We pulled together some of the most interesting articles we’ve read recently – and included the quotes that got us talking the most.
Call me old fashioned (or just old), but I remember when I was growing up we had four options for dining out – a local pizza place, McDonald’s, the “fancy restaurant” with the real tablecloths and the diner. Being picky or having high expectations for the dining experience wasn’t really an option. You just went where you went and ate what you ate.
Good Lord have things changed.
My kids now have upwards of 40 dining options in a 10 mile radius – and I live deep in the suburbs. Last night, we literally had a fifteen minute debate over which Hibachi place we wanted to go to (of the 4 local options – FOUR. LOCAL. HIBACHI. OPTIONS!).
I provide the above as context for some research we conducted here at Full Contact on the fast casual restaurant space. As a working mom with two kids, fast casual is a frequent savior for me. It’s the go-to when there is no time to make a meal, when we need a break from the weekday meal monotony, or when we are running between errands and just need a quick bite. I think many people view fast casual as a savior for the reasons I note above, but according to our research, that does not mean that people don’t still have high expectations for what fast casual restaurants should provide.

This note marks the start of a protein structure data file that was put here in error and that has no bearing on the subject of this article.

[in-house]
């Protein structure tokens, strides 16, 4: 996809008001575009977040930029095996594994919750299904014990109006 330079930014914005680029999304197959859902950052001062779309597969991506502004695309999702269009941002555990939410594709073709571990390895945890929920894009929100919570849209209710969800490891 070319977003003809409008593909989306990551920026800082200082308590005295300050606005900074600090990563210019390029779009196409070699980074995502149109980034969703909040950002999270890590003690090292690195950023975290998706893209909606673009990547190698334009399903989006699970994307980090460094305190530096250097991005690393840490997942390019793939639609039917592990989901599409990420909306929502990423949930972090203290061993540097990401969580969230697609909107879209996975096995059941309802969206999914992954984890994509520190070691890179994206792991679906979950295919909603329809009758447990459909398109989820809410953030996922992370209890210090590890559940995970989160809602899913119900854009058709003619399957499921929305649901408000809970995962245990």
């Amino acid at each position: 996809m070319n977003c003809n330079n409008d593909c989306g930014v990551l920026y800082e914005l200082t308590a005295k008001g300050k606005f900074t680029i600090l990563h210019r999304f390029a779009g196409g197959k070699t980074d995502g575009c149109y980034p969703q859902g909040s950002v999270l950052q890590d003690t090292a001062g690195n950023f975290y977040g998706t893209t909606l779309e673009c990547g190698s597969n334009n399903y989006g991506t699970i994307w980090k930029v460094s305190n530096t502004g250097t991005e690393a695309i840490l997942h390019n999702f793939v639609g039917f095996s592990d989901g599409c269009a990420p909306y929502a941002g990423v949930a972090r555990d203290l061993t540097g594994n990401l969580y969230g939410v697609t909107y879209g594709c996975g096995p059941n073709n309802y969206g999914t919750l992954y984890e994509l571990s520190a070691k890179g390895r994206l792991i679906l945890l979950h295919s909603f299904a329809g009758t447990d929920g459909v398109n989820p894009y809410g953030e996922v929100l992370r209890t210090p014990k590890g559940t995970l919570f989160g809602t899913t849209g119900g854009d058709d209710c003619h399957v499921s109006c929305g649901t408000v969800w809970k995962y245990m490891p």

According to our survey* of 751 adults, diners seek benefits more often associated with a sit-down restaurant experience from their fast casual counterparts. For example:
In the coming weeks we will share further findings about the restaurant landscape but for now, if you manage any sort of restaurant brand in this hyper-competitive category (FOUR HIBACHI OPTIONS!), I suggest you consider not just the brands you compete against but also how the increase in competition has fueled the expectations of today’s diner.
[Note: Survey hosted by ProdegeMR. Responses gathered from 751 Adults age 18+; balanced to US Census on age, gender, region and household income]
As an agency committed to making meaningful connections between a brand and their consumers, we got to talking lately, wondering what makes a brand meaningful to consumers. In this series of three posts, we explore differing perspectives from within our agency on what gives a brand meaning. And you can check out the first post here.